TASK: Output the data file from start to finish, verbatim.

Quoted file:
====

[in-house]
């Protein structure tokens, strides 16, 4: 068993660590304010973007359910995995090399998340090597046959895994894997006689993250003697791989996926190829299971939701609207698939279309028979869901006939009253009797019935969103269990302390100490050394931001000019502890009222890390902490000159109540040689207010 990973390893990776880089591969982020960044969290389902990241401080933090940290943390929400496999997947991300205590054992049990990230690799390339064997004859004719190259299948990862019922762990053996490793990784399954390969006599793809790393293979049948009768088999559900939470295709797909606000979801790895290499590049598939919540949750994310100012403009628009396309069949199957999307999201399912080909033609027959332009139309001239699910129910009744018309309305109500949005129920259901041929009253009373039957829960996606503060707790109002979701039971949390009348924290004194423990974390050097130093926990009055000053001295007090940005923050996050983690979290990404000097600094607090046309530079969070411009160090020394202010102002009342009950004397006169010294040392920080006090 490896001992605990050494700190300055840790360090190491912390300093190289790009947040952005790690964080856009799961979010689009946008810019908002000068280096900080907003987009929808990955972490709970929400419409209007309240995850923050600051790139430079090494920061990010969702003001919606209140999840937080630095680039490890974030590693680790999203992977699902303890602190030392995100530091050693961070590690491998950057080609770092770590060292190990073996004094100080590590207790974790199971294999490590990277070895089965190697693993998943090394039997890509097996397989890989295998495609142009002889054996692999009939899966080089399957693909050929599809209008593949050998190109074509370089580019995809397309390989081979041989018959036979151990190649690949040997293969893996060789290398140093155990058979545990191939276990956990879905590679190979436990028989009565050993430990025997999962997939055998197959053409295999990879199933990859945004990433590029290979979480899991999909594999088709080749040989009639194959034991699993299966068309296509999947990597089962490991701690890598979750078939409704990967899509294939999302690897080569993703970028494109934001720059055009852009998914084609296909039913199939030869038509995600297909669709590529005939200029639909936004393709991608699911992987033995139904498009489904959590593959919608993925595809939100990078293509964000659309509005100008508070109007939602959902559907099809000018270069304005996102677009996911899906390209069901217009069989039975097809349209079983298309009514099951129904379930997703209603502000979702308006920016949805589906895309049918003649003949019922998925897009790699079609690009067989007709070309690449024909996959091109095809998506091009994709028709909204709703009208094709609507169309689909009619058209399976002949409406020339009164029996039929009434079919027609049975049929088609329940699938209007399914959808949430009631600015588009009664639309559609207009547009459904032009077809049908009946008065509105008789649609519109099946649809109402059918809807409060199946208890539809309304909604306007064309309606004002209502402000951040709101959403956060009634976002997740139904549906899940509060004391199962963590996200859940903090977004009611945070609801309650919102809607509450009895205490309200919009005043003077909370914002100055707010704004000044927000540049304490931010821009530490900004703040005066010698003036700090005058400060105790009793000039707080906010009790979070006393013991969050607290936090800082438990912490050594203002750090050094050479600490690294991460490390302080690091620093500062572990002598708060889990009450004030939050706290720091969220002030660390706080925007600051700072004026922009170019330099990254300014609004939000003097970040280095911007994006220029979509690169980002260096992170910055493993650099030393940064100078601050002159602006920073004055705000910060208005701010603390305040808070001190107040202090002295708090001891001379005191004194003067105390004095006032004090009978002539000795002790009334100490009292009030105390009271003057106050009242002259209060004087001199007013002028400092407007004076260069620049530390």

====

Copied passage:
[in-house]
């Protein structure tokens, strides 16, 4: 068993660590304010973007359910995995090399998340090597046959895994894997006689993250003697791989996926190829299971939701609207698939279309028979869901006939009253009797019935969103269990302390100490050394931001000019502890009222890390902490000159109540040689207010 990973390893990776880089591969982020960044969290389902990241401080933090940290943390929400496999997947991300205590054992049990990230690799390339064997004859004719190259299948990862019922762990053996490793990784399954390969006599793809790393293979049948009768088999559900939470295709797909606000979801790895290499590049598939919540949750994310100012403009628009396309069949199957999307999201399912080909033609027959332009139309001239699910129910009744018309309305109500949005129920259901041929009253009373039957829960996606503060707790109002979701039971949390009348924290004194423990974390050097130093926990009055000053001295007090940005923050996050983690979290990404000097600094607090046309530079969070411009160090020394202010102002009342009950004397006169010294040392920080006090 490896001992605990050494700190300055840790360090190491912390300093190289790009947040952005790690964080856009799961979010689009946008810019908002000068280096900080907003987009929808990955972490709970929400419409209007309240995850923050600051790139430079090494920061990010969702003001919606209140999840937080630095680039490890974030590693680790999203992977699902303890602190030392995100530091050693961070590690491998950057080609770092770590060292190990073996004094100080590590207790974790199971294999490590990277070895089965190697693993998943090394039997890509097996397989890989295998495609142009002889054996692999009939899966080089399957693909050929599809209008593949050998190109074509370089580019995809397309390989081979041989018959036979151990190649690949040997293969893996060789290398140093155990058979545990191939276990956990879905590679190979436990028989009565050993430990025997999962997939055998197959053409295999990879199933990859945004990433590029290979979480899991999909594999088709080749040989009639194959034991699993299966068309296509999947990597089962490991701690890598979750078939409704990967899509294939999302690897080569993703970028494109934001720059055009852009998914084609296909039913199939030869038509995600297909669709590529005939200029639909936004393709991608699911992987033995139904498009489904959590593959919608993925595809939100990078293509964000659309509005100008508070109007939602959902559907099809000018270069304005996102677009996911899906390209069901217009069989039975097809349209079983298309009514099951129904379930997703209603502000979702308006920016949805589906895309049918003649003949019922998925897009790699079609690009067989007709070309690449024909996959091109095809998506091009994709028709909204709703009208094709609507169309689909009619058209399976002949409406020339009164029996039929009434079919027609049975049929088609329940699938209007399914959808949430009631600015588009009664639309559609207009547009459904032009077809049908009946008065509105008789649609519109099946649809109402059918809807409060199946208890539809309304909604306007064309309606004002209502402000951040709101959403956060009634976002997740139904549906899940509060004391199962963590996200859940903090977004009611945070609801309650919102809607509450009895205490309200919009005043003077909370914002100055707010704004000044927000540049304490931010821009530490900004703040005066010698003036700090005058400060105790009793000039707080906010009790979070006393013991969050607290936090800082438990912490050594203002750090050094050479600490690294991460490390302080690091620093500062572990002598708060889990009450004030939050706290720091969220002030660390706080925007600051700072004026922009170019330099990254300014609004939000003097970040280095911007994006220029979509690169980002260096992170910055493993650099030393940064100078601050002159602006920073004055705000910060208005701010603390305040808070001190107040202090002295708090001891001379005191004194003067105390004095006032004090009978002539000795002790009334100490009292009030105390009271003057106050009242002259209060004087001199007013002028400092407007004076260069620049530390």